I hope they know we love them, too.

It seems so cheesey to be saying these things, talking about "love" in the context of a rock & roll band. I sound like such an over the moon fangirl. Of course I don't know Bruce personally, or any of the band members, and probably will never even meet any of them. But there is such a sense of love in that community and in that room when they are playing. I mean, most of those guys have been working together for 35 years or more. The love among them is visible onstage and it's such a strong thing. I know, I know, it's part of the mythos they've developed, and it's part of their job to be entertainers and look like they're enjoying themselves. But you can NOT fake what they do & what they have. You can't fake that much fun and that kind of brotherhood. And it's contagious. I know that this band & this music has made me a stronger, braver, better person in the 30+ years (eek) I've been listening to them.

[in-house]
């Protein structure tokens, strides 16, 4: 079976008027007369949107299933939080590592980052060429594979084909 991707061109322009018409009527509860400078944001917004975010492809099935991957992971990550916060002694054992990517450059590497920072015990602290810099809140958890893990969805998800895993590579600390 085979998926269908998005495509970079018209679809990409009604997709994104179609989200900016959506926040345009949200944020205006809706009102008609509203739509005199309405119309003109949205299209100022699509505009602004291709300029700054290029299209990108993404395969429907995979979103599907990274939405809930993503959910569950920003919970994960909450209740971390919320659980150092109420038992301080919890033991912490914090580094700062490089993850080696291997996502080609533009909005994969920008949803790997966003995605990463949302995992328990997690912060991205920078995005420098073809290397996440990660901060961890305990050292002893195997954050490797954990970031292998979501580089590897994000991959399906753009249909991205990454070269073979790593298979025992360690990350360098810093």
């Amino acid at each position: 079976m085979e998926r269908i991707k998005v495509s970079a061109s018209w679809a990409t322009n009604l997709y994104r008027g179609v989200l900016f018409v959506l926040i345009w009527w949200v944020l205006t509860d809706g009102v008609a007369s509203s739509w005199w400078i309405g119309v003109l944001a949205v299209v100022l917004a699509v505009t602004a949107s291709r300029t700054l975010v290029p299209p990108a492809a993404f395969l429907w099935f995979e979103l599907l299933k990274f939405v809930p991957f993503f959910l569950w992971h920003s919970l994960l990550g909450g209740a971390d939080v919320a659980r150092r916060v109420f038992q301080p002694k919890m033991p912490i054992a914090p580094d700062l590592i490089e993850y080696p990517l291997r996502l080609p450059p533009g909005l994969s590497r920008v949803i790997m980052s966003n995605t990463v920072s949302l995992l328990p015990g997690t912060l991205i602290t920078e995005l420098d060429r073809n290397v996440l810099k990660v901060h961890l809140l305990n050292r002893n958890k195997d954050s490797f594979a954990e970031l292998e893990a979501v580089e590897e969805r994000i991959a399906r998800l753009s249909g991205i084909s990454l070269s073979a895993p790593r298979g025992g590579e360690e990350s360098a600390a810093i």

Well, I didn't intend for this blog post to veer so far over into a pure declaration of fandom. Oh well. Them's the breaks. I'll talk about poetry again sometime soon, I'm sure. :) I've got some writing (and maybe even some poems) percolating in my head after this little road trip. For now, I'm just struggling with the return to the "real world" after the Summer Vacation to the E Street Nation.

(For setlists and full reviews, check out the best source for all things Springsteen: backstreets.com)

(P.S. As a result of this little trip, I'm way behind on every-freaking-thing again. I owe some of you email! I will get to it over the next couple of days. I had my laptop with me, but as soon as I got out on the road, it was like nothing mattered but the shows, and even when I had time in the hotel room during the day before a show, I was just sort of pacing around waiting until it was time to go over to the arena. Sigh. Now I know, just a little bit, how touring musicians feel... )


Jilly said...

whoo! Hope you had fun in Nashville!! I almost bought a ticket for the concert but I'm pretty much signing my paycheck over to Drs. these days hahaha & Bruce concerts take a lot out of you when you are feeling tip top let alone tired haha.

Anonymous said...

"'For You,' the hardcover book collection of Springsteen stories from the rock troubadour's most devoted fans, is not a well-written book in the traditional sense.